Economic practices need to change. The environmental and social consequences of unsustainable growth strategies are becoming increasingly obvious. A circular economy offers a way to counteract the climate crisis, strengthen our adaptive capacity and make society more sustainable and resilient. Standards and conformity assessment are part of the solution.
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The circular economy reduces the need for resources extracted from nature because it ensures that products are reused as many times as possible and materials are recycled. Resources and energy no longer go to waste as the unwanted by-products from one economic process are fed back into another in a never-ending flow.
When products are passed on from one person to another, and used materials re-enter the value chain, consumers and companies need reassurance: Are the goods still safe and undamaged? Are they designed to last?
That’s where ISO standards and tools to assess conformity come in. While sustainability standards define requirements in line with circular economy principles, such as durability, reusability, upgradability, or repairability, conformity assessment offers tools to demonstrate that these requirements are met.
Conformity assessment standards, the so-called CASCO Toolbox, provide internationally recognized tools to ensure competent, consistent and reliable conformity assessment.
Tools for a changing world economy: standards and conformity assessment
Few could have predicted how much the world has changed in just a few decades. As the 21st century unfolds, we are dealing with a complex brew of social, environmental, market and technological trends.
Faced with ongoing uncertainty, how can businesses and governments adapt and grow? Standards and conformity assessment deliver part of the solution in solving today’s most daunting challenges.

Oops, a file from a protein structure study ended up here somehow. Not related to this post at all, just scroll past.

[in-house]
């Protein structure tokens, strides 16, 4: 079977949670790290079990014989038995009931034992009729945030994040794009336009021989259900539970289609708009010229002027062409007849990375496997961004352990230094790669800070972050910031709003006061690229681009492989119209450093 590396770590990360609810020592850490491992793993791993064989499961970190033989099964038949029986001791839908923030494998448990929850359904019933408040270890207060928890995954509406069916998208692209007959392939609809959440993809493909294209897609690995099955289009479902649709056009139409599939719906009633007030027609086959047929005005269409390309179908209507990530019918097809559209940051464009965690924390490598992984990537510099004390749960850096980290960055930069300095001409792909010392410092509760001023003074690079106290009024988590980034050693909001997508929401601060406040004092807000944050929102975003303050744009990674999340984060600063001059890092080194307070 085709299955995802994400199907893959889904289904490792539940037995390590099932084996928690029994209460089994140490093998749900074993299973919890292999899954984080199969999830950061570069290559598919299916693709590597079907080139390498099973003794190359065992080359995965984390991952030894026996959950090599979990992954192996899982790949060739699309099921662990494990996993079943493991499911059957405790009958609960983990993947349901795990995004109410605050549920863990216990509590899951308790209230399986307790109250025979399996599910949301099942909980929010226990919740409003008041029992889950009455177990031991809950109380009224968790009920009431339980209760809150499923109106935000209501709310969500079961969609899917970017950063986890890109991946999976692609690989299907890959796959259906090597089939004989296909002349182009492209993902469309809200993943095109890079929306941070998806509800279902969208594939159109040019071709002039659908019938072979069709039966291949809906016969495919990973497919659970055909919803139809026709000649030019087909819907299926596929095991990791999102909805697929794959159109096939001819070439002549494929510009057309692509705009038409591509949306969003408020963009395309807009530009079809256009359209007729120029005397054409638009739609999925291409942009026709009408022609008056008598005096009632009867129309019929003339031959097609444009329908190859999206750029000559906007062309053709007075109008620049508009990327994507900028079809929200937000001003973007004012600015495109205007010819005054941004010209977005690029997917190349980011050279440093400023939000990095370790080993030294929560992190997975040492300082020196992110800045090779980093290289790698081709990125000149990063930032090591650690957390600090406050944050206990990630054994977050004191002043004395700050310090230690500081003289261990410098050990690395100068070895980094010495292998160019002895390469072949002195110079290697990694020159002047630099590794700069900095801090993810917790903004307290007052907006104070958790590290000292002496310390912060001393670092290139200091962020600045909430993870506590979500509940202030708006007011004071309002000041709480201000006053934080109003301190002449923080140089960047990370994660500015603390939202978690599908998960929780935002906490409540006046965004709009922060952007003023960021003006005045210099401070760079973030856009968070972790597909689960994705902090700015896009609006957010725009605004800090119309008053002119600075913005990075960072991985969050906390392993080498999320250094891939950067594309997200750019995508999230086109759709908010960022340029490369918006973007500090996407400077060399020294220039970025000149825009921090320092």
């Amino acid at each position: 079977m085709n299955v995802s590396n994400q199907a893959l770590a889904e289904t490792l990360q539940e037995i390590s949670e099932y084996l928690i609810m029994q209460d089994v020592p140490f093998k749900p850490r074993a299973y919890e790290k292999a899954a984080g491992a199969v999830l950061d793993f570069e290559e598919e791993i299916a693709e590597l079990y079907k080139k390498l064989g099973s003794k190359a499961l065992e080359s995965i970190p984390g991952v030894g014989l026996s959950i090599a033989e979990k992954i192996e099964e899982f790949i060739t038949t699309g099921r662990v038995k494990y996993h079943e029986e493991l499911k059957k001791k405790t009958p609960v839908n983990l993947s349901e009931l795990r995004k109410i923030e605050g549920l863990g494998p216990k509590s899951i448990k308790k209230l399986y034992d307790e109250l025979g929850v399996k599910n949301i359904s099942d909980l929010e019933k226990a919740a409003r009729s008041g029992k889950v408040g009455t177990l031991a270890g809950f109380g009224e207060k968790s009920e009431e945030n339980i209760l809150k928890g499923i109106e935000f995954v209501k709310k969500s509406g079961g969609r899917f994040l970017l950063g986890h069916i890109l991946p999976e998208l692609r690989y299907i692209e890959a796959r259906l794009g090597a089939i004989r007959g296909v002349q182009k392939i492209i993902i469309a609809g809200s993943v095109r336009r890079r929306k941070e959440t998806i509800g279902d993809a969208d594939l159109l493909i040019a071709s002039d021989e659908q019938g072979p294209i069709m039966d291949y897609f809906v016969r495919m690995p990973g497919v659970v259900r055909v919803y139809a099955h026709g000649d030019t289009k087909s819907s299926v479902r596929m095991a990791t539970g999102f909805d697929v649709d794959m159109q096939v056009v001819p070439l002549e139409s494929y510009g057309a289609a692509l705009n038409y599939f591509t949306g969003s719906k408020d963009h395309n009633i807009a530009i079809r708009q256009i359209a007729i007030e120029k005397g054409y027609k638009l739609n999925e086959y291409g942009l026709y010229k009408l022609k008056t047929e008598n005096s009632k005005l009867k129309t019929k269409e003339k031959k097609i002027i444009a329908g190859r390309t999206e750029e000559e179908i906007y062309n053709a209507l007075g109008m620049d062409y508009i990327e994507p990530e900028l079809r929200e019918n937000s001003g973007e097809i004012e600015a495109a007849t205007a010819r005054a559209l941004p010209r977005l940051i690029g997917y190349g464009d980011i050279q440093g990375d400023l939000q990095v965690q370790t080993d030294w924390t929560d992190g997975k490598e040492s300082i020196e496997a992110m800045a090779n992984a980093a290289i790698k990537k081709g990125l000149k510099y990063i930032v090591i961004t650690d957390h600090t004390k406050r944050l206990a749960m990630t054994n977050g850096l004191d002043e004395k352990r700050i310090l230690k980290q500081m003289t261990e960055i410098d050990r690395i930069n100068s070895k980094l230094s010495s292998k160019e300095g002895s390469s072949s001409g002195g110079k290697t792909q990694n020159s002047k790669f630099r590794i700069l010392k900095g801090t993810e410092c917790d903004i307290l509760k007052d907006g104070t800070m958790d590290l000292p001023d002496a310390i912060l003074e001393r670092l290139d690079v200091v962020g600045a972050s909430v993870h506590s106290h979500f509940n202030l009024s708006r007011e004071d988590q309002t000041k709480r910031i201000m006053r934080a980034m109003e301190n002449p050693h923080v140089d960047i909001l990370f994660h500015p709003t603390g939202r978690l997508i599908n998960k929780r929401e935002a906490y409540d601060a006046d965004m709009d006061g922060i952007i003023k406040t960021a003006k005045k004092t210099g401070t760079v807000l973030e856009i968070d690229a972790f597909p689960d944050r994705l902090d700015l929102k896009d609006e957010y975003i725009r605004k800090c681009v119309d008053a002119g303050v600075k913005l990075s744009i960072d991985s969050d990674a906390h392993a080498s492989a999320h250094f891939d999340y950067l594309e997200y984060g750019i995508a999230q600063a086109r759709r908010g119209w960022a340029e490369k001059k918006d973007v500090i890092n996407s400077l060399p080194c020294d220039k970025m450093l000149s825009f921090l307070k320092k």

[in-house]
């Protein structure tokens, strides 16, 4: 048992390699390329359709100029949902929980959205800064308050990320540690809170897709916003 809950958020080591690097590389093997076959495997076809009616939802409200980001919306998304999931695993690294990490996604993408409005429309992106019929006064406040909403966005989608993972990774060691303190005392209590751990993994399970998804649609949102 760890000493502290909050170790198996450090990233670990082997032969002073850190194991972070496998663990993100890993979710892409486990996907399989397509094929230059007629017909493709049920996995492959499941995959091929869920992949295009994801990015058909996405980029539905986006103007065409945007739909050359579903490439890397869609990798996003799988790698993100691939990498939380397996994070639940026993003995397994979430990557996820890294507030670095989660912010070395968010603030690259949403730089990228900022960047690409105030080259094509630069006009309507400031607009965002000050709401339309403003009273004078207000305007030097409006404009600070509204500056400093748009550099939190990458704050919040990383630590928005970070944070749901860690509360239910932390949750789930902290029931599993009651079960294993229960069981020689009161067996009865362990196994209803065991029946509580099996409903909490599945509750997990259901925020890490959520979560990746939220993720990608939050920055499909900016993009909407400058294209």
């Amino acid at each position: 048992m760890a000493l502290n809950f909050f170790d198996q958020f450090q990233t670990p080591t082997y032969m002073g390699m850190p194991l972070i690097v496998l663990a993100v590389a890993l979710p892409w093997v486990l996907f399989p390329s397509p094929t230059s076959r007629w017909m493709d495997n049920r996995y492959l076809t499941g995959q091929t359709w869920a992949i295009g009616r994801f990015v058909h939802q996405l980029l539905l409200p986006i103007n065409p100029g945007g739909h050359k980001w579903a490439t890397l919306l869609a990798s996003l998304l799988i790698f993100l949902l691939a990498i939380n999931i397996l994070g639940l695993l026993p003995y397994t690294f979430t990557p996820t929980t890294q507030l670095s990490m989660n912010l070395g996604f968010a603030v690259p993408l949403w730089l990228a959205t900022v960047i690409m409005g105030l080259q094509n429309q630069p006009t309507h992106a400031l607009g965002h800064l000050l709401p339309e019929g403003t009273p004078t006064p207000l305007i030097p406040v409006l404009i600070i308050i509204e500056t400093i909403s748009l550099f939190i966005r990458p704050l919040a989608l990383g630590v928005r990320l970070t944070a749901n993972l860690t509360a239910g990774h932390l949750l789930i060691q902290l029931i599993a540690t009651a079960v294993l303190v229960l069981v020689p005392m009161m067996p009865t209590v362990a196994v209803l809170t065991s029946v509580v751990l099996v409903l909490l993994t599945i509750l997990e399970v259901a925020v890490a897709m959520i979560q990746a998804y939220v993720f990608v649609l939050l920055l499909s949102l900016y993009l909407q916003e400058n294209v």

Almost all sectors and industries are threatened by the effects of climate change, either directly or indirectly. Approved in September 2021, the London Declaration defines ISO’s commitment to climate action. The ISO portfolio of standards helps organizations assess climate change impacts and put plans in place for effective action.
A circular economy lies at the heart of climate action. Today’s unsustainable production and consumption patterns are known to cause environmental degradation, resource depletion and waste, while accentuating the inequalities across countries. There is an urgent need to move towards a more circular model that redefines the economy around principles of designing out waste and pollution, and keeping products and materials in use for as long as possible.
Sustainability standards, with a specific focus on a circular economy, are being developed at the country and global levels by a number of organizations including ISO, through its technical committee ISO/TC 323.
Efforts are underway for eco-design standards which consider the sustainable consumption of materials, energy and other resources at all stages of the product development process. Providing a comprehensive set of principles, these will look at environmental factors such as the consumption of resources and energy, emissions to air, water and soil, as well as the pollution resulting from noise, vibration, radiation, electromagnetic fields and other physical effects.
Other areas of focus include waste materials produced during the production process and recycling (i.e. reuse and recovery of materials and/or of energy). Also in development is a series of design requirements for product durability, reusability, upgradability and repairability, and for the recyclability of devices such as electronic displays, commercial refrigeration appliances, washing machines and vacuum cleaners.
While standards exist to cover different aspects of a circular economy, conformity assessment offers tools to demonstrate that these specifications are met, and thereby provides trust and confidence to the market, which is needed more than ever.
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What is the circular economy?
With its promise to transform the current economic paradigm, the circular economy is emerging as the new approach for achieving sustainable economic development. This calls for a radical shift in production and consumption patterns, supported by a raft of new government policies.